that percentage represents the entire FBS or even all Power 5 programs. Still, there is clearly a push among these schools to gather, analyze and visualize data as coaches try to gain an edge.

Teams rely on data in a variety of areas

Before delving into what teams are doing, it's necessary to define what falls under the sports analytics umbrella. Sports analytics is a broad term, but for the purpose of this discussion, let's keep it simple and define it as the use of data to inform decisions or gain a competitive advantage. Here are just a few areas in which data is providing teams with an edge:

  • In-game decisions: The most obvious use of data to gain an advantage is analyzing trends and tendencies to inform in-game strategy. That can mean charting data for scouting reports or more complex data analysis on the success rates of certain personnel, formations or play calls. This type of analysis has been around for years (and often isn't considered analytics), but the majority of teams polled use some sort of self-scouting or advanced methods to break down tendencies. Most teams' scouting remains internal, but a number of schools work with an outside partner who provides them with resources to take their scouting to the next level.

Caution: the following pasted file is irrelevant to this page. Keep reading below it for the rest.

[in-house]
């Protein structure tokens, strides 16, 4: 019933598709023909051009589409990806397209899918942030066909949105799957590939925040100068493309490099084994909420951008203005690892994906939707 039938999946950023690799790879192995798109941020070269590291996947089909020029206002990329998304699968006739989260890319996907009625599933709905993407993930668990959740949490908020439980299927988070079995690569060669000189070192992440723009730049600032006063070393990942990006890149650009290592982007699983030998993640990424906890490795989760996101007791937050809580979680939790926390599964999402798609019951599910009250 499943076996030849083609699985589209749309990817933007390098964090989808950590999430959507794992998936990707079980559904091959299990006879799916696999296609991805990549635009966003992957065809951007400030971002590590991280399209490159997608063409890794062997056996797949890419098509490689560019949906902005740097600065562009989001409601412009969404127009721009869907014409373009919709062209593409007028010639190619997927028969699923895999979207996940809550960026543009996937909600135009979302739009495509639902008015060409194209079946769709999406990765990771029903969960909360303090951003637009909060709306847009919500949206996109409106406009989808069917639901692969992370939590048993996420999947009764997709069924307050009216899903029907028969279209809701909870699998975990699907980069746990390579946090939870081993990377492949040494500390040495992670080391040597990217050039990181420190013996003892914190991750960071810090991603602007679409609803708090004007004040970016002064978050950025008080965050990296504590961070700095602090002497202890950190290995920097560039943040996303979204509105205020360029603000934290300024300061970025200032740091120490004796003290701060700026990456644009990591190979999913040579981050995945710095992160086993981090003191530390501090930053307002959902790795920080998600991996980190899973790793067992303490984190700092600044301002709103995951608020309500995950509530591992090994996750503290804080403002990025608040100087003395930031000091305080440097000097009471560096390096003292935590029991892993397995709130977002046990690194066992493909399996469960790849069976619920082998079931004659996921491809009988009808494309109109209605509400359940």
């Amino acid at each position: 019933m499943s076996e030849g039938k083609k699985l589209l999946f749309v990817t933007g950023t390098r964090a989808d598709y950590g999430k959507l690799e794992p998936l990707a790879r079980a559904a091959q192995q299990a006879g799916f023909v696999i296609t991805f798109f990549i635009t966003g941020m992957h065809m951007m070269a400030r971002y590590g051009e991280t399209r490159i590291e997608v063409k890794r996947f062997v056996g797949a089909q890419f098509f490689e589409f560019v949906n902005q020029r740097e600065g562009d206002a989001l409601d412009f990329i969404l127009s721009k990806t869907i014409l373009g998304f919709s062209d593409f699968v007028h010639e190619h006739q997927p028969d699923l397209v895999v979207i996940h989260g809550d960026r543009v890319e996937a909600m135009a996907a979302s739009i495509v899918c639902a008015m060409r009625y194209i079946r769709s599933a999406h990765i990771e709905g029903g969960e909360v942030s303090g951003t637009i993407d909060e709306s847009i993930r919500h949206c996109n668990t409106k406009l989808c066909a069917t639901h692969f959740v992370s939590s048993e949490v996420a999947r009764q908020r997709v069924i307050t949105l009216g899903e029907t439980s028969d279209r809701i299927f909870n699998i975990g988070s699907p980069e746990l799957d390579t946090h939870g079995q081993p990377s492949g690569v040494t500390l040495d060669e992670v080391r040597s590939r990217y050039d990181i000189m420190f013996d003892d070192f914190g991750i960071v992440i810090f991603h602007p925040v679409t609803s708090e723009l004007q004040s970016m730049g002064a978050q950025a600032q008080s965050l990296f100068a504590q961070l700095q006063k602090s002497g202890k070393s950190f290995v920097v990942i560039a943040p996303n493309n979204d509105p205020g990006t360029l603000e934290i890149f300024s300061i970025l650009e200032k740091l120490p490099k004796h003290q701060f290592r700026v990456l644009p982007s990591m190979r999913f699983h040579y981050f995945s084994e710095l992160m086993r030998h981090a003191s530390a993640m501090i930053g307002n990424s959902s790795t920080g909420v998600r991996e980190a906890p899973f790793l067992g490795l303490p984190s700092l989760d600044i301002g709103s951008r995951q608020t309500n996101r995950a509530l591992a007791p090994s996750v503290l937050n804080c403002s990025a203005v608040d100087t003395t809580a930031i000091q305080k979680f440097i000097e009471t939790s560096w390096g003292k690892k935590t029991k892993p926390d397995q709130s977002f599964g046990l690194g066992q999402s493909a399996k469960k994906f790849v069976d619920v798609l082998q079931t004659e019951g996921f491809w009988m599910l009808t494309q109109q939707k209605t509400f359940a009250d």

For example, more than a dozen major college football programs are working with Pro Football Focus, which now charts and grades college players on every play of every FBS game. Outside resources such as PFF also break down personnel groupings, play tendencies, blitz rates and more.